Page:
Relatives of 10 workers trapped in a flooded Mexican coal mine reacted with despair on Thursday after being told by authorities that the search operation could take nearly a year.

The news appeared to extinguish any lingering hope of the miners being brought out alive, three weeks after the launch of a major rescue effort in the northern state of Coahuila.

"They tell us that it would take between six and 11 months to get them out," Juani Cabriales, the sister of one of the workers, said after being briefed by the government on its latest plan.

"We're desperate. We don't know what to do. We can't accept this," she told AFP by telephone.

Five miners managed to escape following the accident on August 3, but there have been no signs of life from the others.

The workers are thought to have inadvertently made a hole that brought water gushing in from a bigger, abandoned mine.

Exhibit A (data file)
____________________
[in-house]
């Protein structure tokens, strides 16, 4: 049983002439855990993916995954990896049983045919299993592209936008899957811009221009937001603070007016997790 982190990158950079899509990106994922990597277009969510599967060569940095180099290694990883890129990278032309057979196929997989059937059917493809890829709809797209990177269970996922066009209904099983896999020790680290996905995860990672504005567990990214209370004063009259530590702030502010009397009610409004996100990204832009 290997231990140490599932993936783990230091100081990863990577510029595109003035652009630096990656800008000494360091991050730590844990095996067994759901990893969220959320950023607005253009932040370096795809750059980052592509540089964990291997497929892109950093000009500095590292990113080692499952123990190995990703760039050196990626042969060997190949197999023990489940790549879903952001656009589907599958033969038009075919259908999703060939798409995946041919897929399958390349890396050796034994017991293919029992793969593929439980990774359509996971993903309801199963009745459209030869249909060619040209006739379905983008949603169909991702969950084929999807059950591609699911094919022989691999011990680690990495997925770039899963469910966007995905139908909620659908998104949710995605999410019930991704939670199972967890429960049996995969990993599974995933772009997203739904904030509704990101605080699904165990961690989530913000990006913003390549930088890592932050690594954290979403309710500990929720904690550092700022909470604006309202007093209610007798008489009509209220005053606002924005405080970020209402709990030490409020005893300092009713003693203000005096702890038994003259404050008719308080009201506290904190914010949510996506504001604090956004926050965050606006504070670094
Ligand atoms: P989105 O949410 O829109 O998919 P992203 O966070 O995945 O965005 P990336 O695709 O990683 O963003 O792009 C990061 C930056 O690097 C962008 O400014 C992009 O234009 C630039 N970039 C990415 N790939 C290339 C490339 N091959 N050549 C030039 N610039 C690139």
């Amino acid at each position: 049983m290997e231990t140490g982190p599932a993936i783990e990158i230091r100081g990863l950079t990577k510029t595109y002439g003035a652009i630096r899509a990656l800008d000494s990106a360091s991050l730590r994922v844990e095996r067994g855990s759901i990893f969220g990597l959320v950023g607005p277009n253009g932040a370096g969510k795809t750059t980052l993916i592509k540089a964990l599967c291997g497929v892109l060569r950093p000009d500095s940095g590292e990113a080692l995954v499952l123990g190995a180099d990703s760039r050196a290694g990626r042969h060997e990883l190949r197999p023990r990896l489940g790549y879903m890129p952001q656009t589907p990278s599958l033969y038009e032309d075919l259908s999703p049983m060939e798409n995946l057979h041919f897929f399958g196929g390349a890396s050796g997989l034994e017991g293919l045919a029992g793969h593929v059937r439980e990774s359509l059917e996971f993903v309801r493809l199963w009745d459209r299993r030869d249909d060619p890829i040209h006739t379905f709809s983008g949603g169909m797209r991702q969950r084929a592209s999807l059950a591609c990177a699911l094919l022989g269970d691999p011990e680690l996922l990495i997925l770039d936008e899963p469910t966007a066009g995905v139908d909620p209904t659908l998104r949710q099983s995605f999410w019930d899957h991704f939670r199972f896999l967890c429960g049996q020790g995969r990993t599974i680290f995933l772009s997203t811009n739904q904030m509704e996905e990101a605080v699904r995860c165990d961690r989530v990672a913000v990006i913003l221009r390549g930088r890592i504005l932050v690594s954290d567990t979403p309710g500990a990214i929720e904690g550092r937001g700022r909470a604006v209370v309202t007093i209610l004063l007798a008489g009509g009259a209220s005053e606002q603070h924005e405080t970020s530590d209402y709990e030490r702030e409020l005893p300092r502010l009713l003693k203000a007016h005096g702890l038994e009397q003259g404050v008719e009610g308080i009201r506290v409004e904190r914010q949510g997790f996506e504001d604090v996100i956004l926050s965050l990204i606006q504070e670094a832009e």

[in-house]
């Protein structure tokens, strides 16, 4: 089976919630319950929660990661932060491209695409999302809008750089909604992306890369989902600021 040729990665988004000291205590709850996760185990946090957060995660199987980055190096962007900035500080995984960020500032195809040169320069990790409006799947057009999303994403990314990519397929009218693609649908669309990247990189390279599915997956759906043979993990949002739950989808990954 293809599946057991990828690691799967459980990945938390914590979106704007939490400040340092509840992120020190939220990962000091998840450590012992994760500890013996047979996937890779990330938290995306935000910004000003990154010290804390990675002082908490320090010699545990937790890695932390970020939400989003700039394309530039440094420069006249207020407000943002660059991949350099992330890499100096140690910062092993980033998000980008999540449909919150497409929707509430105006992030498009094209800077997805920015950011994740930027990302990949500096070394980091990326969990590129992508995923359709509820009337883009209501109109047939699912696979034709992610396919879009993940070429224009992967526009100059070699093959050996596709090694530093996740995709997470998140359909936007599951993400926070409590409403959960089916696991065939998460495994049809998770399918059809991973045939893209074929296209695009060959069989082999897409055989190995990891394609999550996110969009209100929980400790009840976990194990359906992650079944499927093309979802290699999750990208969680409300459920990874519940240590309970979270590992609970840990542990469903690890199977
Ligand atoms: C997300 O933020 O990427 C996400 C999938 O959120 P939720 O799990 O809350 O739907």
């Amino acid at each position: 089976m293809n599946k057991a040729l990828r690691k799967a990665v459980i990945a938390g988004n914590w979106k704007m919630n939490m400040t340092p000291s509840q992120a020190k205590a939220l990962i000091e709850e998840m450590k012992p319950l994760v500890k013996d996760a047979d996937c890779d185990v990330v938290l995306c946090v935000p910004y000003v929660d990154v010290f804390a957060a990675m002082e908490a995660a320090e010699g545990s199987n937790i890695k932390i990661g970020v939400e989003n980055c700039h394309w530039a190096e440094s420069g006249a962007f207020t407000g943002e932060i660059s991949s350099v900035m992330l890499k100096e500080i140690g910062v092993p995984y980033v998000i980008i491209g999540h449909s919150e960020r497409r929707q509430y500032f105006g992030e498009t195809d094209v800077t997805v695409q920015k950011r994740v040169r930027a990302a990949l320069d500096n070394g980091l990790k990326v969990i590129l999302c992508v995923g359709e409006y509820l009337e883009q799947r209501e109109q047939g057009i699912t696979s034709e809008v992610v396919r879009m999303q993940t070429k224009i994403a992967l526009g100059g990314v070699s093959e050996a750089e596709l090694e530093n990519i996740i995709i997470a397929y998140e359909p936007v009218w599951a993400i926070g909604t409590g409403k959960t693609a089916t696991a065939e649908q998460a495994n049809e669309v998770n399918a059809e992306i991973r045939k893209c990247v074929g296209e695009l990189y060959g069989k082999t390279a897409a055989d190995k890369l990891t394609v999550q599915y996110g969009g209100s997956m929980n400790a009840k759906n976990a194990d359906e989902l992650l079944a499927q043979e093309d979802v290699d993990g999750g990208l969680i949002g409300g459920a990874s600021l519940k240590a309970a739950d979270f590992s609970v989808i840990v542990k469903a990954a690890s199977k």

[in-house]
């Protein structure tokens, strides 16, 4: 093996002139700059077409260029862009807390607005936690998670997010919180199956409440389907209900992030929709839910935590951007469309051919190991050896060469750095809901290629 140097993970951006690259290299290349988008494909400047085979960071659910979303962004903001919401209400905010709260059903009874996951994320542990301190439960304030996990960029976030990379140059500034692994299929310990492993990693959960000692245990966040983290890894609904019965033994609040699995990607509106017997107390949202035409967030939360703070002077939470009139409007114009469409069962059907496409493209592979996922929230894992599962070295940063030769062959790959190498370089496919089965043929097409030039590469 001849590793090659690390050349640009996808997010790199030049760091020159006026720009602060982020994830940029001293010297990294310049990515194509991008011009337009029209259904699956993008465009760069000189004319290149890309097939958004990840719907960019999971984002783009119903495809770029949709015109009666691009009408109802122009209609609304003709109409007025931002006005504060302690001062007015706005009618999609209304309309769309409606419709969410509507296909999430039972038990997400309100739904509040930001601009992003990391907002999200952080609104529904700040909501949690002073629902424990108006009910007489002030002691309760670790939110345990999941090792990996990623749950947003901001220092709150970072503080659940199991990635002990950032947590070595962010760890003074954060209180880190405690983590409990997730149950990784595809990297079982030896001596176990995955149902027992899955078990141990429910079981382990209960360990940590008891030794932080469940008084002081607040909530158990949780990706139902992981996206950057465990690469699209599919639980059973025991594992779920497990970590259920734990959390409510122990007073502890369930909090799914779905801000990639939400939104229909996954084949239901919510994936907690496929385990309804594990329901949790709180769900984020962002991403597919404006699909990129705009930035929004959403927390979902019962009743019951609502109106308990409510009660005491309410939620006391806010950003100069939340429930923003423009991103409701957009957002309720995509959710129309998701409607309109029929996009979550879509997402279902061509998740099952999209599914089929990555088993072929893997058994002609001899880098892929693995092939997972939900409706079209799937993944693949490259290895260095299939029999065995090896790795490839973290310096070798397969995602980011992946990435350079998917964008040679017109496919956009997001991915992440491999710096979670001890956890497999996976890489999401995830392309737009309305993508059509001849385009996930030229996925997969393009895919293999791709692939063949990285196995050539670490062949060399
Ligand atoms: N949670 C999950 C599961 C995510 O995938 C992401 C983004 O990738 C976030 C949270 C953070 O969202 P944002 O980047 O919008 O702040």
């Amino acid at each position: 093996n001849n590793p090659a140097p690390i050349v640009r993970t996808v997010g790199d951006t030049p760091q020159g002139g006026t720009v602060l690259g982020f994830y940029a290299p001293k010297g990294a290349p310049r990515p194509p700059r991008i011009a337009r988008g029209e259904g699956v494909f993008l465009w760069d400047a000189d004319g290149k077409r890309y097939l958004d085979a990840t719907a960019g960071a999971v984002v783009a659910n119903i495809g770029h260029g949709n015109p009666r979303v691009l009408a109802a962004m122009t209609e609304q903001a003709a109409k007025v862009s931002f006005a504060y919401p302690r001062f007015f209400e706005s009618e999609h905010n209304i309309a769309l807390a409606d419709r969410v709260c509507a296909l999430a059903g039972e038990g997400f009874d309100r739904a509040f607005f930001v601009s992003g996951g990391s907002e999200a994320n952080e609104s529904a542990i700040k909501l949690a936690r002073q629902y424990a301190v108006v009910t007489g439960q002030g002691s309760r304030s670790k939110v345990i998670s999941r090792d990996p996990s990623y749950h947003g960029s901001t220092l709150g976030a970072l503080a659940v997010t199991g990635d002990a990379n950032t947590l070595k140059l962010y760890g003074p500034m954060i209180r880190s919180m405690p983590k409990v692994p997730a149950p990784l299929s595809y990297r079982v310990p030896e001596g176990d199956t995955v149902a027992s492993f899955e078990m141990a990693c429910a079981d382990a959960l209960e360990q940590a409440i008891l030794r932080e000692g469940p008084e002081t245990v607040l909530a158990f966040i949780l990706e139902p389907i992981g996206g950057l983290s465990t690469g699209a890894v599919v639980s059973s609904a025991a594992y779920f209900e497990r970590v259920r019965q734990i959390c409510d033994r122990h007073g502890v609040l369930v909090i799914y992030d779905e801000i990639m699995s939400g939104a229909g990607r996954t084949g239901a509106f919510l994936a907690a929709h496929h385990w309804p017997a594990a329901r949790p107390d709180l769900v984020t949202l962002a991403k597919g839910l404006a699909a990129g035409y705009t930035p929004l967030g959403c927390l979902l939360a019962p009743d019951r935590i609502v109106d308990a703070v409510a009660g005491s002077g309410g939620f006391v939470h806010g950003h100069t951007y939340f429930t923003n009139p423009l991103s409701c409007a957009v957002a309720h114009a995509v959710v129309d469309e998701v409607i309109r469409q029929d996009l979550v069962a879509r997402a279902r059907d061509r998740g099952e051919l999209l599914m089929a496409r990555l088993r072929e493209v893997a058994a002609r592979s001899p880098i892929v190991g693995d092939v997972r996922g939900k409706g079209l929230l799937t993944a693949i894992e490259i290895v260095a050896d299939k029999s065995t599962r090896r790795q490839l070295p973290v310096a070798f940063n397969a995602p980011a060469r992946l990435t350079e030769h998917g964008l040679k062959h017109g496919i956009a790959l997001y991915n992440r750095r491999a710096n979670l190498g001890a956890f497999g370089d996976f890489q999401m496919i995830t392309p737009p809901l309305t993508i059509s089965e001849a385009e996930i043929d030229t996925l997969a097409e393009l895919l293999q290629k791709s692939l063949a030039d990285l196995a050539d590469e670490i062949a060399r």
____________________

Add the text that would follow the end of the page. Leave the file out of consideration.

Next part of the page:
Authorities were forced to rethink their initial plan to send military divers into the tunnels of the roughly 60-meter (200-foot) deep El Pinabete mine after a sharp rise in the water level inside.

Last week the government said it planned to drill holes and inject cement to seal the leaks.

On Wednesday, authorities said that they were also considering digging an open pit with a ramp to access the area where the miners were believed to be trapped.

"We were hoping that it would take a month, and now they come out with this," said Guadalupe Cabriales, another sister of one of the missing workers.

"It's almost a year. It's not possible. There must be other ways," she said.

Coahuila, Mexico's main coal-producing region, has seen a series of fatal mining accidents over the years.

The worst was an explosion that claimed 65 lives at the Pasta de Conchos mine in 2006.

Only two bodies were retrieved after that tragedy.